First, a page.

Comparison of Number of Fractions of Accelerated Partial Breast Irradiation
Posted: Tuesday, December 22, 2020
A viable treatment option for patients with favorable-risk early breast cancer is accelerated partial breast irradiation. Randomized trials have previously compared whole-breast radiotherapy with accelerated partial radiotherapy. In a recent multi-institutional trial, led by Vishesh Agrawal, MD, of NewYork-Presbyterian/Weill Cornell Medical Center, and colleagues, three versus five fractions of prone accelerated partial breast irradiation were compared. Their findings, which were presented during the virtual edition of the 2020 American Society for Radiation Oncology (ASTRO) Annual Meeting (Abstract 1078), suggest that breast and skin toxicity were comparable between the two fractions.
“To our knowledge, this is the largest prospective cohort of external-beam partial breast irradiation treated with three versus five fractions,” the investigators reported. “Our early data suggest that accelerated partial radiotherapy with three or five fractions is feasible and well tolerated.”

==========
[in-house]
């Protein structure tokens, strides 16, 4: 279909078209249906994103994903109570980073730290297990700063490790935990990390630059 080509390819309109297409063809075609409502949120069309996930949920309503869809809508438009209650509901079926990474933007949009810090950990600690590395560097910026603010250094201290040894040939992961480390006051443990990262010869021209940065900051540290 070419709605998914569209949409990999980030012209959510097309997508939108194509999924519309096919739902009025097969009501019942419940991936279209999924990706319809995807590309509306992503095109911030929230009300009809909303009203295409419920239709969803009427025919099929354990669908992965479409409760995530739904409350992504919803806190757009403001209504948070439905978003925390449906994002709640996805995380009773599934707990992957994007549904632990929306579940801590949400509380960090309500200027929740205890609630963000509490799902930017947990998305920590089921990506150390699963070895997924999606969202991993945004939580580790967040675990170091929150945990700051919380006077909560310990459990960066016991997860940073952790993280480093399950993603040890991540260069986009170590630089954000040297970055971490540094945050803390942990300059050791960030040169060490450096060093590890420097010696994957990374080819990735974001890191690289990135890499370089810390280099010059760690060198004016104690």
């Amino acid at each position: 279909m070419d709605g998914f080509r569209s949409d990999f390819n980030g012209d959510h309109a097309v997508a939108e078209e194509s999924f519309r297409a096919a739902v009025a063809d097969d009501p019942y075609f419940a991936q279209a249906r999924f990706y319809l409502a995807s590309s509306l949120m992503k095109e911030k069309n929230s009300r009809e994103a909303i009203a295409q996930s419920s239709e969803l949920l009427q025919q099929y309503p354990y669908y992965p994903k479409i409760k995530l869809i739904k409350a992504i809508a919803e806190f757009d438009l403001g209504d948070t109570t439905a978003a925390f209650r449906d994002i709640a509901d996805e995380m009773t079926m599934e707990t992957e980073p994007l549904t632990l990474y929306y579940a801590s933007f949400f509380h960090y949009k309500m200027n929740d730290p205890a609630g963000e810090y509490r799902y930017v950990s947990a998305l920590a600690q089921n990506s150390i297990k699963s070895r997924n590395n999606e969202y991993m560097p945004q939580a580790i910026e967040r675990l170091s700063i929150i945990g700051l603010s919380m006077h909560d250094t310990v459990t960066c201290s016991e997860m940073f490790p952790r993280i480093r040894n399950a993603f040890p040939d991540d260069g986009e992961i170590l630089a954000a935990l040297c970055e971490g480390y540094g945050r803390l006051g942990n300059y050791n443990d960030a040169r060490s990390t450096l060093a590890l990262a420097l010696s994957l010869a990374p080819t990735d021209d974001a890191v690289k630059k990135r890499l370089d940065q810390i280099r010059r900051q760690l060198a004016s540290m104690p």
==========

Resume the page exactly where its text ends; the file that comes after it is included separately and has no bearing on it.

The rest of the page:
The participants included 176 postmenopausal women with pathologic T1N0 invasive breast cancer or ductal carcinoma in situ (grade 1 to 2 < 2 cm); all patients completed breast-conserving surgery. Patients were randomly assigned to one of two arms: five fractions daily of 6 Gy (arm 1) or three fractions every other day of 8 Gy (arm 2). For 2 years, acute toxicity was measured and compared between the cohorts.
The most common grade 1 to 2 toxicity was dermatitis, affecting 23 and 16 patients in arms 1 and 2, respectively. Additionally, grade 1 to 2 pain/edema occurred in six participants in arm 1 and 9 participants in arm 2. Of 34 patients who were evaluable at year 2, one patient from arm 1 and two patients from arm 2 experienced grade 1 fibrosis; one participant from arm 1 developed grade 1 telangiectasia; and one participant from arm 2 experienced grade 1 hyperpigmentation. No grade 3 skin or breast toxicities were observed, although this study is ongoing.
Disclosure: For full disclosures of the study authors, visit redjournal.org.